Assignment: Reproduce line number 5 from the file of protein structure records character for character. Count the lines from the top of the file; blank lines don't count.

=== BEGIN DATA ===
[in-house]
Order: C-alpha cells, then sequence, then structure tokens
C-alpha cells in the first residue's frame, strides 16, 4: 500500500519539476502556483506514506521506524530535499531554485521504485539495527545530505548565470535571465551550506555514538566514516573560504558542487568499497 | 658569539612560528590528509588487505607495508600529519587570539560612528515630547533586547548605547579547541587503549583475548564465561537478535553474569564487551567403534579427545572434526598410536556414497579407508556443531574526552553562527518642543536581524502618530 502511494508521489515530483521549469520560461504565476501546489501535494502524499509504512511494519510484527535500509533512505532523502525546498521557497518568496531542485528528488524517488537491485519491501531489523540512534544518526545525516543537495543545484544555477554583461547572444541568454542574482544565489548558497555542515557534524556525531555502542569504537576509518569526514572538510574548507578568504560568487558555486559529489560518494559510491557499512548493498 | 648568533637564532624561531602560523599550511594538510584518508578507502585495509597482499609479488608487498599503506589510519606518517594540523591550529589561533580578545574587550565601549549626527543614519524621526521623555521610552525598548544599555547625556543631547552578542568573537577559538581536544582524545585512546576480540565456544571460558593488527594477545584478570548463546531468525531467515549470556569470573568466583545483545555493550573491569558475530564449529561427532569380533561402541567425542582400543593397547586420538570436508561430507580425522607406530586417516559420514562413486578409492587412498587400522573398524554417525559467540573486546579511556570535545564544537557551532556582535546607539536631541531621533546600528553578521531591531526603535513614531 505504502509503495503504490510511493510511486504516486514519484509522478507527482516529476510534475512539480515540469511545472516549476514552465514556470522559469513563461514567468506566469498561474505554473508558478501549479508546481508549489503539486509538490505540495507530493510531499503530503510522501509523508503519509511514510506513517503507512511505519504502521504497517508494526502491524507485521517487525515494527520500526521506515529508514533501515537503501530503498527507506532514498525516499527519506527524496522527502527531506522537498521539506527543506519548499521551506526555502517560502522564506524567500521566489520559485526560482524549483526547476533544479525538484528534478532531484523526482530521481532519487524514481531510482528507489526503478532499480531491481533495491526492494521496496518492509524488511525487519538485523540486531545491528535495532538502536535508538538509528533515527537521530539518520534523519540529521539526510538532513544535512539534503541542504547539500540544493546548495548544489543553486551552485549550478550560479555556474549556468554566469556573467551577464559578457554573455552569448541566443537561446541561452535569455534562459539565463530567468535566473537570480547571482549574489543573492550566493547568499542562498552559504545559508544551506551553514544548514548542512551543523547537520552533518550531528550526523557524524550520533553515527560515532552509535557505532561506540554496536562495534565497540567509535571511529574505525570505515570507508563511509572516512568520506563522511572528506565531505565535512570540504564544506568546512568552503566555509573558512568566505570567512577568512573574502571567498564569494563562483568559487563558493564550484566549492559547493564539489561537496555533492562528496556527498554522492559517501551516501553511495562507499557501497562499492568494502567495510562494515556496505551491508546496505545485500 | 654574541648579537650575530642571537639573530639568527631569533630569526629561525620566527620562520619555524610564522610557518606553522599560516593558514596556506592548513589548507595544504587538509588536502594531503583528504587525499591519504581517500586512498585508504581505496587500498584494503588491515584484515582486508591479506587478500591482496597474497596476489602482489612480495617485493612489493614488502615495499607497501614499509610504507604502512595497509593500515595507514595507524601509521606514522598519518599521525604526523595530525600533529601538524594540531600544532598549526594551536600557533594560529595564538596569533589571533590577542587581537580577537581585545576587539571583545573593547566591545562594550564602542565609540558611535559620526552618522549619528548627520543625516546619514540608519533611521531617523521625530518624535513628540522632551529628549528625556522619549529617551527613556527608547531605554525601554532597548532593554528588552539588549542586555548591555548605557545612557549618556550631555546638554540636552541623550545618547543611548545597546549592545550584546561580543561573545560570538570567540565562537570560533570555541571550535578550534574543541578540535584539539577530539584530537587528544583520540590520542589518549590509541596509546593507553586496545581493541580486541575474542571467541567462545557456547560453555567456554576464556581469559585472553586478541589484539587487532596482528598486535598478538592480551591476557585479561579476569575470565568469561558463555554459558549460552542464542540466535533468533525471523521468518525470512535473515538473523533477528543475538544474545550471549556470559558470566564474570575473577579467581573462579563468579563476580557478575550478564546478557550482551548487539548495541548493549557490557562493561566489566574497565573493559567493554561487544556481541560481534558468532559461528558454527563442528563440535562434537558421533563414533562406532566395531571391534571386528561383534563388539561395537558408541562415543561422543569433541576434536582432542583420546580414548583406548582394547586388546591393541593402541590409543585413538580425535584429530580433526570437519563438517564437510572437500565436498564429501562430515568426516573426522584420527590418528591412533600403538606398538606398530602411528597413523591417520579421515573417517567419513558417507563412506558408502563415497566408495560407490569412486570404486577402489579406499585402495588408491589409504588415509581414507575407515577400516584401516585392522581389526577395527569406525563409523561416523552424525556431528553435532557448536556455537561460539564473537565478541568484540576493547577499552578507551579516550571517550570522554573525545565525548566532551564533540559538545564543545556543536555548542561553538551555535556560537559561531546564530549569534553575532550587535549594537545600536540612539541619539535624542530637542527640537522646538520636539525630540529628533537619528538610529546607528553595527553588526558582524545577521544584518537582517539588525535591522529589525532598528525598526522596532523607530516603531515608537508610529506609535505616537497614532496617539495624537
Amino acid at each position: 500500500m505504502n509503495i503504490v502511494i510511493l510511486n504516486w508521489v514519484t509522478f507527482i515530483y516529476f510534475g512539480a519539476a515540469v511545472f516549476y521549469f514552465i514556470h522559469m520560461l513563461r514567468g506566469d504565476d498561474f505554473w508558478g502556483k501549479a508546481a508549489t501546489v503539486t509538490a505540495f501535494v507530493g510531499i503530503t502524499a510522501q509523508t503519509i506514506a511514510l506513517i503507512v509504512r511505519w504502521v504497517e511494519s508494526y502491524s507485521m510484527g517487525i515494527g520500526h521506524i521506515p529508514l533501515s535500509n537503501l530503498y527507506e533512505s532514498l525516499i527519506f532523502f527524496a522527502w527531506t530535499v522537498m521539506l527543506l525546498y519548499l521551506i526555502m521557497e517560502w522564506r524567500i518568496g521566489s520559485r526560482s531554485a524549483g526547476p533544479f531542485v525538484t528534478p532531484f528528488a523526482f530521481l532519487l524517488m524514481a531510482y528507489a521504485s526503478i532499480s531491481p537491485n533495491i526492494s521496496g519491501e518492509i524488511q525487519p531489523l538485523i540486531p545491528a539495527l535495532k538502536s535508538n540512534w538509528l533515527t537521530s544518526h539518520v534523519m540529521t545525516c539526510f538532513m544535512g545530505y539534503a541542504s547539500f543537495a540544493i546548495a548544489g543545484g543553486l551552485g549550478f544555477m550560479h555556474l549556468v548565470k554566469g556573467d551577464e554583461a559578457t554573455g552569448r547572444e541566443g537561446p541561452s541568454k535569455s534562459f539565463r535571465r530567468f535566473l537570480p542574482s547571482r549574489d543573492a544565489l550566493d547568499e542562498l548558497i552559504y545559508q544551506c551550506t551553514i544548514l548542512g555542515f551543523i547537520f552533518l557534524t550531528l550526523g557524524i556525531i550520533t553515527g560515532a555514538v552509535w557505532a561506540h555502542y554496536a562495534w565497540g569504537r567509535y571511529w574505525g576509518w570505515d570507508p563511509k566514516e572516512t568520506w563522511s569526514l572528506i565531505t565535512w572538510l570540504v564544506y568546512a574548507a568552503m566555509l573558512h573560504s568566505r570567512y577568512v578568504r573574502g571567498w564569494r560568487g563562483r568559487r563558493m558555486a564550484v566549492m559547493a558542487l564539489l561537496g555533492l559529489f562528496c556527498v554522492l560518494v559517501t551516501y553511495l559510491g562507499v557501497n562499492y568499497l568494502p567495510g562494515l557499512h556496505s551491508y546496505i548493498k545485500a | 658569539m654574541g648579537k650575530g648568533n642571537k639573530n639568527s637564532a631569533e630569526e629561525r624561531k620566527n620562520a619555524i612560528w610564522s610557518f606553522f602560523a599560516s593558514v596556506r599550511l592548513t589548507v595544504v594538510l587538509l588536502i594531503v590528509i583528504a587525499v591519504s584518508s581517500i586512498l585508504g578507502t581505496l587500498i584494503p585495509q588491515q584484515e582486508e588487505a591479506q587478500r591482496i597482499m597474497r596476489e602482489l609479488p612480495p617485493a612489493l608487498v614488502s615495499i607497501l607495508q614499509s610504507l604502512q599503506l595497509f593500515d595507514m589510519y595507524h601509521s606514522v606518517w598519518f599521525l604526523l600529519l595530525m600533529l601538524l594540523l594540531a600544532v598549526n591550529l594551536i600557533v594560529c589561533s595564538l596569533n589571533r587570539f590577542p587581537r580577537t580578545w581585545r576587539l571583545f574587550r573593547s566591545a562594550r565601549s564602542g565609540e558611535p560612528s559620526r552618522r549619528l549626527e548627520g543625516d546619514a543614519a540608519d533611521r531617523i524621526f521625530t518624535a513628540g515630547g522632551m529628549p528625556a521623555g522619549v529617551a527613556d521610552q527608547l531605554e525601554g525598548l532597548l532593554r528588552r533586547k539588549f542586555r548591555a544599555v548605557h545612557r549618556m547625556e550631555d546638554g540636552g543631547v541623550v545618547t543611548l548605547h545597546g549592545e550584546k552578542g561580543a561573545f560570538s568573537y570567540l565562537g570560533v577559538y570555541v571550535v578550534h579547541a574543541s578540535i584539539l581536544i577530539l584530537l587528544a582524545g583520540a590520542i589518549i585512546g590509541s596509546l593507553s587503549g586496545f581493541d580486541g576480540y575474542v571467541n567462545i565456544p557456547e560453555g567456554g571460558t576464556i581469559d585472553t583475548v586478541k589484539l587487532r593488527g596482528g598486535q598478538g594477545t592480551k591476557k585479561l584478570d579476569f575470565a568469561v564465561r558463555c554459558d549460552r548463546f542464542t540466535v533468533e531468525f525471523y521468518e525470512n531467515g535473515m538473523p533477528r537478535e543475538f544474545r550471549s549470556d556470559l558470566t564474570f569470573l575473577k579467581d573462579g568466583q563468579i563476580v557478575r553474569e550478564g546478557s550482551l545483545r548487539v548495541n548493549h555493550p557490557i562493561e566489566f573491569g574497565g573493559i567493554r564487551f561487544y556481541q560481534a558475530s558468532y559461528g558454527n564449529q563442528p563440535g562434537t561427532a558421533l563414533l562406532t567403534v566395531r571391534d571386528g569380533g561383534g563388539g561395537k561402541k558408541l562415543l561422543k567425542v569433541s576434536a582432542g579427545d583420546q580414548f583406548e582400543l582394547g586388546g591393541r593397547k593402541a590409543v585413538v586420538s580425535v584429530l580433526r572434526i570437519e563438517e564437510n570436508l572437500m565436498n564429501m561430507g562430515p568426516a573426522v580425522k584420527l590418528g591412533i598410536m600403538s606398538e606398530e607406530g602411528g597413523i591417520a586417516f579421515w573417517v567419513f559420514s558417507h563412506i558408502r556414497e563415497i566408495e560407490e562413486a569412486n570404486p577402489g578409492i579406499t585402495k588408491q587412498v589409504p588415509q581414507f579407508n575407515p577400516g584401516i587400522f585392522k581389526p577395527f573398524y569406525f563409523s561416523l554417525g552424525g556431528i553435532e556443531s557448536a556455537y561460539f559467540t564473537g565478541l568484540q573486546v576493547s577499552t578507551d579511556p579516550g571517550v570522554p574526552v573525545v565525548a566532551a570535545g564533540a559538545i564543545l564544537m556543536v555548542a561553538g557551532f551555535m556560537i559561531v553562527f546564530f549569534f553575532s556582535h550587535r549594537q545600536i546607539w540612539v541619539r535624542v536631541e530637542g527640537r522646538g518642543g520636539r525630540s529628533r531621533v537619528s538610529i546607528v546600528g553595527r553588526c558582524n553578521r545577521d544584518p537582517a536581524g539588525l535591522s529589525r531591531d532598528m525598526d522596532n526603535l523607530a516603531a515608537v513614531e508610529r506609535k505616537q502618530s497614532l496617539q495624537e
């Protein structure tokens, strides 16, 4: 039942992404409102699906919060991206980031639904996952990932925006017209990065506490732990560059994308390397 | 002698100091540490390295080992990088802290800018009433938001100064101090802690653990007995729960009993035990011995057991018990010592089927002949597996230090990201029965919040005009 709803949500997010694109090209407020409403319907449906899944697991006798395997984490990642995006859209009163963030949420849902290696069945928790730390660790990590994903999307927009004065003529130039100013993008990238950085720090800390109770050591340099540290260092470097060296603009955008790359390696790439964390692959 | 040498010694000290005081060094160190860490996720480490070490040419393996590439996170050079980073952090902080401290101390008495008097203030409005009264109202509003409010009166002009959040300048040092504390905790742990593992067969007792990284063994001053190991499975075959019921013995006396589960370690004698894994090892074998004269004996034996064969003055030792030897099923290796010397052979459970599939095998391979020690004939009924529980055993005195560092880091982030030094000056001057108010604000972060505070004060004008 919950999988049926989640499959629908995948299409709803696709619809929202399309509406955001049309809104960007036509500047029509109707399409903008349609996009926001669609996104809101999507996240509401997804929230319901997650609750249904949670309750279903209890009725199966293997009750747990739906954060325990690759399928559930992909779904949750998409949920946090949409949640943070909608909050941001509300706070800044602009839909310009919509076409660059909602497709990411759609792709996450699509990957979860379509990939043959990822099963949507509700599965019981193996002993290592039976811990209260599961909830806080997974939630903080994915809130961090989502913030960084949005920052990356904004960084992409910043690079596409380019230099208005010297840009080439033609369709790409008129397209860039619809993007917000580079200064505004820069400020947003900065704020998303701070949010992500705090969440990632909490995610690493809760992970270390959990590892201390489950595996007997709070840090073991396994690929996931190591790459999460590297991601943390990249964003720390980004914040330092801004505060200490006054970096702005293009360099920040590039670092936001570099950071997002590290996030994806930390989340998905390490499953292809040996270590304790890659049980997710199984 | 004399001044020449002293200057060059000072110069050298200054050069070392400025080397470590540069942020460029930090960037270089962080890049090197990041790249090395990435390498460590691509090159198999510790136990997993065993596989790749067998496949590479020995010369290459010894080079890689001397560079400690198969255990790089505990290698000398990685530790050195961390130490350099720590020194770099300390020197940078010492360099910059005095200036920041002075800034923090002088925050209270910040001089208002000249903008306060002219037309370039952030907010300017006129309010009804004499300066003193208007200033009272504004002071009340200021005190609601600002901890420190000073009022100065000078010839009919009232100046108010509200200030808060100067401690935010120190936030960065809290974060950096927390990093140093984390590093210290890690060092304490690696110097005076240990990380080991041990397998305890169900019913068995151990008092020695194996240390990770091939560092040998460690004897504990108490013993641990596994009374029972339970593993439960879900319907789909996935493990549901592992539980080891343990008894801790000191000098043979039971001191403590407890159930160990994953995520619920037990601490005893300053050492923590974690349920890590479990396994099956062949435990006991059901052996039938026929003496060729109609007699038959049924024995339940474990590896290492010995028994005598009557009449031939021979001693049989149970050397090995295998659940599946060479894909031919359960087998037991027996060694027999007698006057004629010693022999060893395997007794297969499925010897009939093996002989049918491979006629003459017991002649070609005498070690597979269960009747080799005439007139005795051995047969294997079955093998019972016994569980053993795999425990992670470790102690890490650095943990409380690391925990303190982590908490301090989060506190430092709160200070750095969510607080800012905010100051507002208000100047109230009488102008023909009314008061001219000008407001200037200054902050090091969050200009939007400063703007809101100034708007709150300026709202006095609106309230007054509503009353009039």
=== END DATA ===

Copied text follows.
């Protein structure tokens, strides 16, 4: 039942992404409102699906919060991206980031639904996952990932925006017209990065506490732990560059994308390397 | 002698100091540490390295080992990088802290800018009433938001100064101090802690653990007995729960009993035990011995057991018990010592089927002949597996230090990201029965919040005009 709803949500997010694109090209407020409403319907449906899944697991006798395997984490990642995006859209009163963030949420849902290696069945928790730390660790990590994903999307927009004065003529130039100013993008990238950085720090800390109770050591340099540290260092470097060296603009955008790359390696790439964390692959 | 040498010694000290005081060094160190860490996720480490070490040419393996590439996170050079980073952090902080401290101390008495008097203030409005009264109202509003409010009166002009959040300048040092504390905790742990593992067969007792990284063994001053190991499975075959019921013995006396589960370690004698894994090892074998004269004996034996064969003055030792030897099923290796010397052979459970599939095998391979020690004939009924529980055993005195560092880091982030030094000056001057108010604000972060505070004060004008 919950999988049926989640499959629908995948299409709803696709619809929202399309509406955001049309809104960007036509500047029509109707399409903008349609996009926001669609996104809101999507996240509401997804929230319901997650609750249904949670309750279903209890009725199966293997009750747990739906954060325990690759399928559930992909779904949750998409949920946090949409949640943070909608909050941001509300706070800044602009839909310009919509076409660059909602497709990411759609792709996450699509990957979860379509990939043959990822099963949507509700599965019981193996002993290592039976811990209260599961909830806080997974939630903080994915809130961090989502913030960084949005920052990356904004960084992409910043690079596409380019230099208005010297840009080439033609369709790409008129397209860039619809993007917000580079200064505004820069400020947003900065704020998303701070949010992500705090969440990632909490995610690493809760992970270390959990590892201390489950595996007997709070840090073991396994690929996931190591790459999460590297991601943390990249964003720390980004914040330092801004505060200490006054970096702005293009360099920040590039670092936001570099950071997002590290996030994806930390989340998905390490499953292809040996270590304790890659049980997710199984 | 004399001044020449002293200057060059000072110069050298200054050069070392400025080397470590540069942020460029930090960037270089962080890049090197990041790249090395990435390498460590691509090159198999510790136990997993065993596989790749067998496949590479020995010369290459010894080079890689001397560079400690198969255990790089505990290698000398990685530790050195961390130490350099720590020194770099300390020197940078010492360099910059005095200036920041002075800034923090002088925050209270910040001089208002000249903008306060002219037309370039952030907010300017006129309010009804004499300066003193208007200033009272504004002071009340200021005190609601600002901890420190000073009022100065000078010839009919009232100046108010509200200030808060100067401690935010120190936030960065809290974060950096927390990093140093984390590093210290890690060092304490690696110097005076240990990380080991041990397998305890169900019913068995151990008092020695194996240390990770091939560092040998460690004897504990108490013993641990596994009374029972339970593993439960879900319907789909996935493990549901592992539980080891343990008894801790000191000098043979039971001191403590407890159930160990994953995520619920037990601490005893300053050492923590974690349920890590479990396994099956062949435990006991059901052996039938026929003496060729109609007699038959049924024995339940474990590896290492010995028994005598009557009449031939021979001693049989149970050397090995295998659940599946060479894909031919359960087998037991027996060694027999007698006057004629010693022999060893395997007794297969499925010897009939093996002989049918491979006629003459017991002649070609005498070690597979269960009747080799005439007139005795051995047969294997079955093998019972016994569980053993795999425990992670470790102690890490650095943990409380690391925990303190982590908490301090989060506190430092709160200070750095969510607080800012905010100051507002208000100047109230009488102008023909009314008061001219000008407001200037200054902050090091969050200009939007400063703007809101100034708007709150300026709202006095609106309230007054509503009353009039």